The size attribute is a numeric value indicating how many characters wide the input field should be. The value must be a number greater than zero, and the default value is 20. Since character widths vary, this may or may not be exact and should not be relied upon to be so; the resulting input may be narrower or wider than the specified number of characters, depending on the characters and the font (font settings in use).

This does not set a limit on how many characters the user can enter into the field. It only specifies approximately how many can be seen at a time. To set an upper limit on the length of the input data, use the maxlength attribute.

spellcheck

spellcheck is a global attribute which is used to indicate whether or not to enable spell checking for an element. It can be used on any editable content, but here we consider specifics related to the use of spellcheck on <input> elements. The permitted values for spellcheck are:

false
Disable spell checking for this element.
true
Enable spell checking for this element.
"" (empty string) or no value
Follow the element's default behavior for spell checking. This may be based upon a parent's spellcheck setting or other factors.

An input field can have spell checking enabled if it doesn't have the readonly attribute set and is not disabled.

The value returned by reading spellcheck may not reflect the actual state of spell checking within a control, if the user agent's preferences override the setting.

Non-standard attributes

The following non-standard attributes are also available on some browsers. As a general rule, you should avoid using them unless it can't be helped.

Attribute Description
autocorrect A string indicating whether or not autocorrect is on or off. Safari only.
mozactionhint A string indicating the type of action that will be taken when the user presses the Enter or Return key while editing the field; this is used to determine an appropriate label for that key on a virtual keyboard. Firefox for Android only.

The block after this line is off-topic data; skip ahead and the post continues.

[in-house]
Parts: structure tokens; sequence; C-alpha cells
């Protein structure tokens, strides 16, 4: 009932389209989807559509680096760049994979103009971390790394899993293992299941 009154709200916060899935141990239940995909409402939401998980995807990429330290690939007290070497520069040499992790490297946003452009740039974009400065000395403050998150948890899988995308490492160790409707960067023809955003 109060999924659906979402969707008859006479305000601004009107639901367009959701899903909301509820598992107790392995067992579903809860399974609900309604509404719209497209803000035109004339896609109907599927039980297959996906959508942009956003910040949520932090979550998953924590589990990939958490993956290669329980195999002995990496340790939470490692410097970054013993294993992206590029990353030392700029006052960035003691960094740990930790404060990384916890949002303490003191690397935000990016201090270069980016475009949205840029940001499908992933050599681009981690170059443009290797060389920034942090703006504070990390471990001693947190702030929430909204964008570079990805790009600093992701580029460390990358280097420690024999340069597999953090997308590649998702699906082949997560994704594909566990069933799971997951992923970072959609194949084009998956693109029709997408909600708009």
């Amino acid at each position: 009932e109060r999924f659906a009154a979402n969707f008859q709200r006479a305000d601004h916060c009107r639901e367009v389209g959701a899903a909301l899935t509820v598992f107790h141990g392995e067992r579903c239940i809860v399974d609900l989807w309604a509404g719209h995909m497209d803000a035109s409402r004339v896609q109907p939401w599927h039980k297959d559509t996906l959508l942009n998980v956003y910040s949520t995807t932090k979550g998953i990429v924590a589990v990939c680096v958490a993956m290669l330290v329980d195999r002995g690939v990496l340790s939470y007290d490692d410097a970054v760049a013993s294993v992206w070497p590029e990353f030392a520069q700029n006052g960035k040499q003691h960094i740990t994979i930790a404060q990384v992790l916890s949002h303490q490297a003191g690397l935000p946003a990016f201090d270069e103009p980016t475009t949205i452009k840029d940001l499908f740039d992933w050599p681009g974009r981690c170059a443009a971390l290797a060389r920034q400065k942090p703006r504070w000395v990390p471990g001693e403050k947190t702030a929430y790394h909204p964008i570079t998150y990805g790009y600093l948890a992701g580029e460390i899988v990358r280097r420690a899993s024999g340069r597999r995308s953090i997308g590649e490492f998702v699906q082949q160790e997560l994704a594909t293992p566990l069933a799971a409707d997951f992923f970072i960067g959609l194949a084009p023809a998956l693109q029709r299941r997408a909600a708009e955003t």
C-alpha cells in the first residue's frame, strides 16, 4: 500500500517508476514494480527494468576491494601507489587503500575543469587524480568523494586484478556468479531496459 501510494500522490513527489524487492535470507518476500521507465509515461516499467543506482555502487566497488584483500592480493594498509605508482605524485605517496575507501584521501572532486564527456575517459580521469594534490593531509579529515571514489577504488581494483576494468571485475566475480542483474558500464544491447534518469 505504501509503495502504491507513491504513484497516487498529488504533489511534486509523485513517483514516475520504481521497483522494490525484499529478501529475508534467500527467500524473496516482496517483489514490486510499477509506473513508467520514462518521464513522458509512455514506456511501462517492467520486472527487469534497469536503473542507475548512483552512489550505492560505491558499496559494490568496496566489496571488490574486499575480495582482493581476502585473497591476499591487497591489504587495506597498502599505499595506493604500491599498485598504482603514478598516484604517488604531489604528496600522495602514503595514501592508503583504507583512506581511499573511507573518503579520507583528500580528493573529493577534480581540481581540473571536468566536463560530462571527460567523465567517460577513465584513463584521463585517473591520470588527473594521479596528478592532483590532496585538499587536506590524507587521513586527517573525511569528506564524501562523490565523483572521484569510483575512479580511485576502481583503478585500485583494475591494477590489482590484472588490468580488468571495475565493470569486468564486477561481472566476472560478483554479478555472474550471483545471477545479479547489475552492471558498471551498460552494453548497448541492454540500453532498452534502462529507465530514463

autocorrect

A Safari extension, the autocorrect attribute is a string which indicates whether or not to activate automatic correction while the user is editing this field. Permitted values are:

on
Enable automatic correction of typos, as well as processing of text substitutions if any are configured.
off
Disable automatic correction and text substitutions.

mozactionhint

A Mozilla extension, supported by Firefox for Android, which provides a hint as to what sort of action will be taken if the user presses the Enter or Return key while editing the field. This information is used to decide what kind of label to use on the Enter key on the virtual keyboard.

Note: This has been standardized as the global attribute enterkeyhint, but is not yet widely implemented. To see the status of the change being implemented in Firefox, see bug 1490661.

Permitted values are: go, done, next, search, and send. The browser decides, using this hint, what label to put on the enter key.

Using text inputs

<input> elements of type text create basic, single-line inputs. You should use them anywhere you want the user to enter a single-line value and there isn't a more specific input type available for collecting that value (for example, if it's a date, URL, email, or search term, you've got better options available).

Basic example

<form>
  <div>
    <label for="uname">Choose a username: </label>
    <input type="text" id="uname" name="name">
  </div>
  <div>
    <button>Submit</button>
  </div>
</form>

This renders like so:

When submitted, the data name/value pair sent to the server will be uname=Chris (if "Chris" was entered as the input value before submission). You must remember to include name attribute on the <input> element, otherwise the text field's value won't be included with the submitted data.

Setting placeholders

You can provide a useful placeholder inside your text input that can provide a hint as to what to enter by including using the placeholder attribute. Look at the following example:

<form>
  <div>
    <label for="uname">Choose a username: </label>
    <input type="text" id="uname" name="name"
           placeholder="Lower case, all one word">
  </div>
  <div>
    <button>Submit</button>
  </div>
</form>

You can see how the placeholder is rendered below:

The placeholder is typically rendered in a lighter color than the element's foreground color, and automatically vanishes when the user begins to enter text into the field (or whenever the field has a value set programmatically by setting its value attribute.

Physical input element size

The physical size of the input box can be controlled using the size attribute. With it, you can specify the number of characters the text input can display at a time. This affects the width of the element, letting you specify the width in terms of characters rather than pixels. In this example, for instance, the input is 30 characters wide:

<form>
  <div>
    <label for="uname">Choose a username: </label>
    <input type="text" id="uname" name="name"